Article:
Update: Longtime developer, Schafer Richardson, is joining forces with the owners of the restaurant to build apartments. Here's a link to the latest details.
As hipsters and pensioners alike mourn the 2015 closing of Nye's Polonaise Room in Nordeast Minneapolis, speculation is blazing about the fate of the iconic buildings, which are perched along East Hennepin just a block from the Mississippi River.
The owners of the restaurant, which is actually four patched-together buildings of various ages, aren't talking specifically about their plans for the site, but various sources say there have been very, very preliminary discussions with at least one well-known and unnamed Minneapolis developer.
One thing is clear: Unless a buyer plans to continue running it as a restaurant, it's very likely the buildings will be bought by a developer and replaced with a modern high-rise. Though the buildings are situated in the heart of the St. Anthony Falls Historic District, which includes the historic milling districts on the east and west banks of the river, the buildings themselves don't have the kind of historic status that would automatically prevent them from being scraped. Here's a link to the St. Anthony Falls Historic District design guidelines, which governs development in the area. In fact, a recent update to the Nicollet Island East Bank Neighborhood Association small area plan calls for more high-density, pedestrian friendly development, especially along East Hennepin, which is slowly becoming the bustling commercial district it once was.
P. Victor Grambsch, President of the Nicollet Island-East Bank Neighborhood Association, said the group would not oppose demolition of the buildings and is in full support of a high-rise tower.
" We think it's unfortunate that Nye's is going, but no one is going to the barricades to preserve it," he said "This will be a relatively expensive site and they’ll [the buyers] will want to build something substantial and we're all in favor of that."
Doesn't matter whether it's rental apartments, condos or offices, he said, the group is more concerned that the mixed-use project that will bring more shops, restaurants and housing to the neighborhood. And the base of the building is more important than the shape of the tower because the No. 1 design priority is making the neighborhood pedestrian friendly. Grambsch said that a slender tower that sits atop a more slender two- or three-story podium is a likely scenario. There’s no height restriction in the area, which already has at least two residential towers with nearly 30 floors.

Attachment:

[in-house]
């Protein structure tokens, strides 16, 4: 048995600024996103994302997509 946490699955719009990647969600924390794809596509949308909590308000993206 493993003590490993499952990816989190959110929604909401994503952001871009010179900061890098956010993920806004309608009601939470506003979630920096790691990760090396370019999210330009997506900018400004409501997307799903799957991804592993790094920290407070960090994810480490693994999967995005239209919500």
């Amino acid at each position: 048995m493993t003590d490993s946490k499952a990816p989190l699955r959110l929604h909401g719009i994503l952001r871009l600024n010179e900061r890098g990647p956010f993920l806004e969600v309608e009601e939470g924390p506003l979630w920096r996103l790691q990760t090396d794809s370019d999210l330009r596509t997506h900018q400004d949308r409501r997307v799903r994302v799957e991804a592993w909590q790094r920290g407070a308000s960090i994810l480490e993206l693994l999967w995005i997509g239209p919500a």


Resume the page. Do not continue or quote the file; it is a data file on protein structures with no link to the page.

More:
The site isn't without its challenges. Nye's shares the block with the Our Lady of Lourdes Church - a historic limestone church with a distinct steeple that's long been a neighborhood icon. Preserving and enhancing views of the church will be one of the design goals.
"We don’t see a fundamental conflict between a substantial, tall building and Lourdes Church," Grambsch said. "But they’re [the architects] are going to have get out their design chops because this will pose some interesting design challenges...we would like to have something that’s a visibly better piece of archtitecture than what’s there now."
If the buildings are demolished, it's likely the HPC will require the developer to memorialize the building in some way, with either a plaque or an architectural element that provides a symbolic reminder of the history of the building.
The Northeast side of the river is already in the midst of considerable development. Lennar Multifamily has an option to buy a once-contiminated site where it plans to build a mixed-use development that would eventually have two high-rise towers. And Alatus has an option to redevelop the Wasburn-McReavy Funeral Chapel site, where it has proposed building a 40-story apartment or condominium tower. Both projects have received support of neighborhood groups.